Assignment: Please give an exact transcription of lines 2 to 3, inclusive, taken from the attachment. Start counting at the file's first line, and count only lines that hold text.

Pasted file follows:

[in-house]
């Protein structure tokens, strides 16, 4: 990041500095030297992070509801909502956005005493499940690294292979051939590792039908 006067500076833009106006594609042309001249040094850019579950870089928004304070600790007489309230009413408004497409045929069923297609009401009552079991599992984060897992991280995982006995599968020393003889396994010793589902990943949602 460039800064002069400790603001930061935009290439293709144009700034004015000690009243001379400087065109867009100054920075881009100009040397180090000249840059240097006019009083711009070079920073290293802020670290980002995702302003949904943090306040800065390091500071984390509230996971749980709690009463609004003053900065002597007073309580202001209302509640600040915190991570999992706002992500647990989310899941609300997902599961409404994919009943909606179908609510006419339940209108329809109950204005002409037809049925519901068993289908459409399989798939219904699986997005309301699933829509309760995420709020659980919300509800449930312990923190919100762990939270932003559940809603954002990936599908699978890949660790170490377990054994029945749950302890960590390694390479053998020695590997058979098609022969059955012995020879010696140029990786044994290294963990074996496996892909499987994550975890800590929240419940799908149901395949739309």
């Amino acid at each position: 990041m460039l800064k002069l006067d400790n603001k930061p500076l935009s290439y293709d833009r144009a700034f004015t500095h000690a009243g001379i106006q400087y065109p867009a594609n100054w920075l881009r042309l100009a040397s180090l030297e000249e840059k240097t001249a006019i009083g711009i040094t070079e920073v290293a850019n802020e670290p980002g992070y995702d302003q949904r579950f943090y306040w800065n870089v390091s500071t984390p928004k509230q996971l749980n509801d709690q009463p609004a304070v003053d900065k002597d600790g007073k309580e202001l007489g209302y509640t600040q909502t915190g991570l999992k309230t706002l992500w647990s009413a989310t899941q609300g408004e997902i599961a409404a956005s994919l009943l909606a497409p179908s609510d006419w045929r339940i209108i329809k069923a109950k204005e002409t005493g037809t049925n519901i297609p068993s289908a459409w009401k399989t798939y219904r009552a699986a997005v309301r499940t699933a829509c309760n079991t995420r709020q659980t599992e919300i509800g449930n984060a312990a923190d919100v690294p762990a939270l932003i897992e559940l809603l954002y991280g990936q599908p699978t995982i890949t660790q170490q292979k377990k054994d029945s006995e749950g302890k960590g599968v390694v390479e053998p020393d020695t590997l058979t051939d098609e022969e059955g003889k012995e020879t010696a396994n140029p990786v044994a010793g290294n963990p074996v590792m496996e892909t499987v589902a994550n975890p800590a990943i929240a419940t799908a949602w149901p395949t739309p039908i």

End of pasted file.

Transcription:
């Protein structure tokens, strides 16, 4: 990041500095030297992070509801909502956005005493499940690294292979051939590792039908 006067500076833009106006594609042309001249040094850019579950870089928004304070600790007489309230009413408004497409045929069923297609009401009552079991599992984060897992991280995982006995599968020393003889396994010793589902990943949602 460039800064002069400790603001930061935009290439293709144009700034004015000690009243001379400087065109867009100054920075881009100009040397180090000249840059240097006019009083711009070079920073290293802020670290980002995702302003949904943090306040800065390091500071984390509230996971749980709690009463609004003053900065002597007073309580202001209302509640600040915190991570999992706002992500647990989310899941609300997902599961409404994919009943909606179908609510006419339940209108329809109950204005002409037809049925519901068993289908459409399989798939219904699986997005309301699933829509309760995420709020659980919300509800449930312990923190919100762990939270932003559940809603954002990936599908699978890949660790170490377990054994029945749950302890960590390694390479053998020695590997058979098609022969059955012995020879010696140029990786044994290294963990074996496996892909499987994550975890800590929240419940799908149901395949739309």
């Amino acid at each position: 990041m460039l800064k002069l006067d400790n603001k930061p500076l935009s290439y293709d833009r144009a700034f004015t500095h000690a009243g001379i106006q400087y065109p867009a594609n100054w920075l881009r042309l100009a040397s180090l030297e000249e840059k240097t001249a006019i009083g711009i040094t070079e920073v290293a850019n802020e670290p980002g992070y995702d302003q949904r579950f943090y306040w800065n870089v390091s500071t984390p928004k509230q996971l749980n509801d709690q009463p609004a304070v003053d900065k002597d600790g007073k309580e202001l007489g209302y509640t600040q909502t915190g991570l999992k309230t706002l992500w647990s009413a989310t899941q609300g408004e997902i599961a409404a956005s994919l009943l909606a497409p179908s609510d006419w045929r339940i209108i329809k069923a109950k204005e002409t005493g037809t049925n519901i297609p068993s289908a459409w009401k399989t798939y219904r009552a699986a997005v309301r499940t699933a829509c309760n079991t995420r709020q659980t599992e919300i509800g449930n984060a312990a923190d919100v690294p762990a939270l932003i897992e559940l809603l954002y991280g990936q599908p699978t995982i890949t660790q170490q292979k377990k054994d029945s006995e749950g302890k960590g599968v390694v390479e053998p020393d020695t590997l058979t051939d098609e022969e059955g003889k012995e020879t010696a396994n140029p990786v044994a010793g290294n963990p074996v590792m496996e892909t499987v589902a994550n975890p800590a990943i929240a419940t799908a949602w149901p395949t739309p039908i």